GF Fellow Jason Loughnane: Cow Loans over M-Pesa

Earlier this month, I accompanied Shaun Goodwin, a former US Women's Ski Team coach and now a professional photographer for Hope Alive Media, on a visit to a branch office of Musoni Kenya, one of Grameen Foundation's portfolio investees and a partner microfinance institution (MFI) for much of our work here in Kenya. Although not a banker himself, Shaun was in Kenya for 10 days as a volunteer through Bankers without Borders, during which time he accompanied a number of GF Kenya staff to take professional photos of our partners' field operations. 

Jane Mathege, Branch Manager of Musoni's Thika Branch, welcomed us to her office with coffee and brief discussion of the company's operations in Thika. She showed us how the company's sophisticated management information system can allow her to pull up the details of any individual client and view their repayment record, savings balance, and expected payments due. She could also view pending loan applications and schedule a credit committee through the system to coordinate a time to review applications with each responsible loan officer.


Jane Mathege, Musoni's Thika Branch Manager, checks her tablet computer to see the repayment records of the borrowers we are scheduled to visit.

After introductions to the few loan officers still at the branch office at 10 am (most had already left to visit their clients), Jane took us to a nearby restaurant where a group of Musoni borrowers were meeting with their loan officer to gather together their next group loan installment. 

I sat with the group and spoke to them for about 30 minutes to better understand how borrowing from Musoni had helped them improve their businesses. Two of the group members were boda-boda (motorcycle taxis) drivers , who explained that the loans had allowed them to purchase their own motorcycle rather than having to rent one each day. Another borrower in the group, a hair stylist, spent her loan proceeds on a new chair for her shop, new clippers and various other supplies. The borrowers seemed genuinely grateful for the loans from Musoni and repeatedly stressed how much they appreciated the ease of Musoni's M-Pesa based repayment system.

Jason listens as Musoni group loan borrowers explain each of their businesses.

Next we drove a few miles out of town, to a more rural area of Thika, where a client had recently purchased a dairy cow using an agricultural loan from Musoni. Throughout 2013 Grameen Foundation provided technical support to Musoni to develop an agricultural loan product, including months of product development and a week-long training for new loan officers on the intricacies of underwriting agricultural loans. Musoni's Thika Branch is piloting this product before it is rolled out to each of Musoni's branches and satellite offices around Kenya.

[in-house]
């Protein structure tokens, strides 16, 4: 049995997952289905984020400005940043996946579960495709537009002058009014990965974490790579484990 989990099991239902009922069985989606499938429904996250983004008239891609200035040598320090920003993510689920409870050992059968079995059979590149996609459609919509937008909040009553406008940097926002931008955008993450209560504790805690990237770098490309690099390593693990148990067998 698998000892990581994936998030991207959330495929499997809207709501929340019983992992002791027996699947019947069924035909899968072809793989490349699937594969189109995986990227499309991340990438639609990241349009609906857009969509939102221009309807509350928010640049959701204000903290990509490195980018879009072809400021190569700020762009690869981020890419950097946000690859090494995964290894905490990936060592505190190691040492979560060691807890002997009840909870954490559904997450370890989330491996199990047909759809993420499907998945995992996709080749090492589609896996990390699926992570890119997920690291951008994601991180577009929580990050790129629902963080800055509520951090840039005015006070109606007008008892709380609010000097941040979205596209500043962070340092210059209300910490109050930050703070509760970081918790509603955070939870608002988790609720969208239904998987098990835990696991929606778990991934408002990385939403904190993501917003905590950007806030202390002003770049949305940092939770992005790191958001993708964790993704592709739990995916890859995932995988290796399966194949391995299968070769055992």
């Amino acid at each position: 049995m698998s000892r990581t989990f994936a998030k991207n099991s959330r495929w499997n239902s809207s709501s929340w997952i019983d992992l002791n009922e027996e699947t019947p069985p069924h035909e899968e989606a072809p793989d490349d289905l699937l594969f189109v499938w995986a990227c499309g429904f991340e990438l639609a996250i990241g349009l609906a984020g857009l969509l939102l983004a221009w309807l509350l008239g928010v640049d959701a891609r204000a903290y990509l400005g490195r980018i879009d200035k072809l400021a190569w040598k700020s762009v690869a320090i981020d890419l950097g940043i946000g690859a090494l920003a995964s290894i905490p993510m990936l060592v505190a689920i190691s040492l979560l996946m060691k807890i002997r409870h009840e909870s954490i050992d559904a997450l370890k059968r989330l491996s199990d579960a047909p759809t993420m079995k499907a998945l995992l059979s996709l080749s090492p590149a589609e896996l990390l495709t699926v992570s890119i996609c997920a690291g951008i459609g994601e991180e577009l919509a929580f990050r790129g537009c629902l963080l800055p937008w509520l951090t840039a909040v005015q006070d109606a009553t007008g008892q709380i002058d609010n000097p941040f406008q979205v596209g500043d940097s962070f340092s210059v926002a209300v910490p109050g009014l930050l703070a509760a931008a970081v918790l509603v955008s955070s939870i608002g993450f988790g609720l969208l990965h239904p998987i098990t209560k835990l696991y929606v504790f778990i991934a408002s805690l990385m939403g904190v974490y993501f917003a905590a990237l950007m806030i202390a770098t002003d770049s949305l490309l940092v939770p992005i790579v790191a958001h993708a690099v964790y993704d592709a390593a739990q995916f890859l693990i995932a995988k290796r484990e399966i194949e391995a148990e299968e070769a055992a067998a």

This client's cow was a prize; a big, strong, white and black beauty capable of producing enough milk to earn the client close to 30,000 Kenyan Shillings ($350) per month. Her original loan was for 90,000 shillings ($1,060), 70,000 shillings ($825) of which was spent on the cow, with the remainder going toward food for her smelly new pet and highly productive business asset. So long as the cow stayed healthy, she would have no trouble paying down her loan on time. Her next loan, she explained, would go toward construction of another guest room on her property, an addition to the four dorm rooms she was already renting out on her homestead.

Jason, Jane, and a Musoni client chat about dairy cow husbandry.

The two client visits offered an interesting contrast between early-stage and later-stage microfinance borrowers. The group loan borrowers were highly susceptible to a run of bad luck - if one's motorbike broke down or needed an expensive repair, his group members would need to step in and cover the delinquent loan installments if the group was to remain in good standing and eligible for their next incrementally larger loan. Their return on borrowed capital was slim, barely enough to cover the interest and principal on the loan, but the loan capital was substantial enough to enable them to purchase an asset that they would otherwise never have been able to save for. Furthermore, the asset's lifetime would outlast the loan repayment period, allowing the borrowers to enjoy much higher take-home pay, once the loan was repaid, than they had when they were renting motorbikes on a daily basis.

The afternoon's client was different in that she used her much larger, individual loan to further diversify her income streams. She already had seven hogs she was raising for slaughter, a coop full of hens whose eggs she regularly sold, and four rooms she rented for monthly income. The revenue from her dairy cow's milk was simply another means of generating income, providing insurance against a loss in one of her other business lines and offering additional income to support her family if the cow stayed healthy. 

Jane shows a client her account information and loan details while her Musoni-financed dairy cow chews some cud in the background.

What these borrowers had in common was that neither had access to credit before Kenya's MFIs expanded beyond Nairobi, and while MFIs like Kenya Women's Financial Trust (KWFT) and Kenya Ecumenical Loan Fund (ECLOF) were both competing for borrowers in Thika, only Musoni allowed its clients to receive and repay their loans over M-Pesa. This convenient competitive advantage was the reason Grameen initially took an interest in Musoni, and why we believe they will continue to drive innovation in Kenya's microfinance industry going forward.

Jason Loughnane is a Grameen Foundation Capital Markets Fellow, based in Kenya.